Digging deep was now hurting my body. I was in need of a rest, so decided to go as far as possible today (sounds perverse, I know!) in order to make tomorrow's trip to Jackman a short one, allowing maybe a half day of complete rest. I had been noticing in the mornings that muscle tension in my shoulders was impinging on nerves, creating some shooting pains down my arms and some tingling in various fingers. This was most noticeable first thing, and often during the night. It was necessary to move my arms to new positions in order to relieve this. I was also suffering from very stiff fingers, especially overnight. I usually hold the paddle lightly, but had been forced to grip it tightly for hours on end, lest the wind wrest it from my grasp. Furthermore, the sheer force that I was having to exert in order to progress into the wind required more than the usual grip.

I fought my way across Little Brassua Lake into the outlet of the Moose River, still in two minds about how to tackle the section up to the Demo Road bridge. The alternatives were to tackle upstream rapids, with a couple of portages around the hardest sections, or to take the 3.6-mile Demo Road carry. One look at the final set of rapids that faced me made the decision easy. My progress there would be too slow in order to be able to find a camp-site on Long Pong tonight. The long carry was the better option.

There was no visible sign marking the take-out, so I chose the most likely spot, and then scouted a trail that seemed to lead in the right direction. It eventually deteriorated, but very close to the logging road that I needed to access, so I returned, loaded up, and took it. Whether or not I was on the correct trail I have no idea, but suspect not. I carried in 20-minute increments, each being roughly a mile, as is my discipline. The Demo Road had been very recently graded, so was soft, making for inefficient walking as my feet sank a little at each step. I couldn't help but think that a cart with narrow wheels would have struggled on this surface. Nevertheless I completed the carry in a respectable time and put in above the Demo Road bridge.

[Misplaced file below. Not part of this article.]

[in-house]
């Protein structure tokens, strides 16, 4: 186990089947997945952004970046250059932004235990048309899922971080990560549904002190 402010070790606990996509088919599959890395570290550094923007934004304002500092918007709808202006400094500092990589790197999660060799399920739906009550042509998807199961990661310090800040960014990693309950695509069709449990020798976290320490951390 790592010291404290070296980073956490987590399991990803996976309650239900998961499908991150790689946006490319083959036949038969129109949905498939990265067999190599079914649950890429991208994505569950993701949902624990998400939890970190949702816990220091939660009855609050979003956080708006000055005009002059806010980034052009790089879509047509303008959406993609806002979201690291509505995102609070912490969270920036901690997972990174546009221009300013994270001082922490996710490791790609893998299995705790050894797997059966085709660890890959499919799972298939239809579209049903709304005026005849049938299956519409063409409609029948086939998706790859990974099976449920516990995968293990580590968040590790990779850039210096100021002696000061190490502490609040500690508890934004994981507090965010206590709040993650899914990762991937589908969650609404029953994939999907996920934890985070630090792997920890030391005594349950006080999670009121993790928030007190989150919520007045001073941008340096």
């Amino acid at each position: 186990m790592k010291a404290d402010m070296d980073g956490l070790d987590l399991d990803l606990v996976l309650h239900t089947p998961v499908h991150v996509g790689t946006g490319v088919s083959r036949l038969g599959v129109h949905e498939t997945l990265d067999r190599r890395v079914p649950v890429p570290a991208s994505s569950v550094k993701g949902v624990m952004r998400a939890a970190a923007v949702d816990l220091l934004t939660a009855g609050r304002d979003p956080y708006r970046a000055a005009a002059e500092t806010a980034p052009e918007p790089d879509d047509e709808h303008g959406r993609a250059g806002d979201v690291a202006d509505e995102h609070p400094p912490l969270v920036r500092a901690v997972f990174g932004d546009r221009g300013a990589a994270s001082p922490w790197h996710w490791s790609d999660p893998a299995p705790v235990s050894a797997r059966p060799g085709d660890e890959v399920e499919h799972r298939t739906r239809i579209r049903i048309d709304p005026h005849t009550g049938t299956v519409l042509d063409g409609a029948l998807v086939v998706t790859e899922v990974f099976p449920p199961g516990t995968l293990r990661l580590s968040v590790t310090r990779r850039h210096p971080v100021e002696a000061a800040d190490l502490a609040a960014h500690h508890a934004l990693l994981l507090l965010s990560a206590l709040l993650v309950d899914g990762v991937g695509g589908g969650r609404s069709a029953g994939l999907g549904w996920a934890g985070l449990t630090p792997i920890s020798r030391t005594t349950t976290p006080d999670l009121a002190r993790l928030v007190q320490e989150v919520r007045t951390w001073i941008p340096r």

Demo Road bridge

Demo Rd put-in

The few rapids between there and Long Pond I negotiated by paddle and wading, and at 5:30 pm I emerged into Long Pond to head due west into a 20+ mph westerly wind. Waves were being driven towards me, and once more my body hurt as it fought to accelerate the entire canoe and load at each stroke. I sought very temporary shelter behind a couple of islands, but mostly there was none to be had. I beat across to the southern shore which offered a little shelter, allowing easier progress. As I rounded the point which should have revealed a new headland with a camp-site, there was no such headland in sight. I aimed for the first point of land, but it was clearly farther than indicated on the map. It was a struggle to make progress across the bay, but eventually I arrived to confirm that this was private property. The next available camp-site was at the Narrows; I had no choice but to go farther into the wind. Arriving at the Narrows at 6:50 pm, I was relieved to find a camp-site on the northern shore, and crawled exhausted from the canoe.

A change of clothing and hot food and drink helped. At a guess I could be in Jackman by lunchtime tomorrow, allowing a complete half day of rest and recuperation. I needed it.

Moose River rapids

Long Pond: evening “calm”


Website design & Photography © Peter Macfarlane

Tomorrow Top of page